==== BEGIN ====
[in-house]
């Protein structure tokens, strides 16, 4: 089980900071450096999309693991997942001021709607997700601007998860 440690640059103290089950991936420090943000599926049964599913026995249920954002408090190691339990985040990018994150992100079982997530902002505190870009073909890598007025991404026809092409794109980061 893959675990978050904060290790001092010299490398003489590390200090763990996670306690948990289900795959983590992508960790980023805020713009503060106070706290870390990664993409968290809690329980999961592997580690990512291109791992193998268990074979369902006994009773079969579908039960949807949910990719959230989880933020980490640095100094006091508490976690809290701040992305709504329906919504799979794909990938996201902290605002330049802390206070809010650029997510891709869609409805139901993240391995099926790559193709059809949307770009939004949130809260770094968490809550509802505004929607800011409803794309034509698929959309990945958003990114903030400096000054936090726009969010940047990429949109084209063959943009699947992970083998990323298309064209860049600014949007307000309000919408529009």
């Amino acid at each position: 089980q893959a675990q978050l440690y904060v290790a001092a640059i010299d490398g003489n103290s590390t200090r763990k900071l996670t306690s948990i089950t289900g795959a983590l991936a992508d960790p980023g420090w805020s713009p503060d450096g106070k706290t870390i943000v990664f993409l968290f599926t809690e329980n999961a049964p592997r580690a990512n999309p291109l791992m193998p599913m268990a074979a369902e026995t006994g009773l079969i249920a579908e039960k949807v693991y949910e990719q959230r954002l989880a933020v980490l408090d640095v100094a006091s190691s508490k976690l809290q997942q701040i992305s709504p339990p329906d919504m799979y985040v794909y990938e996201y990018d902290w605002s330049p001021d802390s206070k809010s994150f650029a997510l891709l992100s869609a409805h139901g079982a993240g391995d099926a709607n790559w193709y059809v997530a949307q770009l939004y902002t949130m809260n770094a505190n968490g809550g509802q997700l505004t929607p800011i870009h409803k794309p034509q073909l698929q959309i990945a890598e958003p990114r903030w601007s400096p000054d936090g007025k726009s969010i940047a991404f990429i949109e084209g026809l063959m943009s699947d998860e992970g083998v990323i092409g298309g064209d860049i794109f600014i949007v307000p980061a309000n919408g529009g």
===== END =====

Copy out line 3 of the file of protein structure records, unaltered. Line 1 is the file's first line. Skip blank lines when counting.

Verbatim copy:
């Amino acid at each position: 089980q893959a675990q978050l440690y904060v290790a001092a640059i010299d490398g003489n103290s590390t200090r763990k900071l996670t306690s948990i089950t289900g795959a983590l991936a992508d960790p980023g420090w805020s713009p503060d450096g106070k706290t870390i943000v990664f993409l968290f599926t809690e329980n999961a049964p592997r580690a990512n999309p291109l791992m193998p599913m268990a074979a369902e026995t006994g009773l079969i249920a579908e039960k949807v693991y949910e990719q959230r954002l989880a933020v980490l408090d640095v100094a006091s190691s508490k976690l809290q997942q701040i992305s709504p339990p329906d919504m799979y985040v794909y990938e996201y990018d902290w605002s330049p001021d802390s206070k809010s994150f650029a997510l891709l992100s869609a409805h139901g079982a993240g391995d099926a709607n790559w193709y059809v997530a949307q770009l939004y902002t949130m809260n770094a505190n968490g809550g509802q997700l505004t929607p800011i870009h409803k794309p034509q073909l698929q959309i990945a890598e958003p990114r903030w601007s400096p000054d936090g007025k726009s969010i940047a991404f990429i949109e084209g026809l063959m943009s699947d998860e992970g083998v990323i092409g298309g064209d860049i794109f600014i949007v307000p980061a309000n919408g529009g």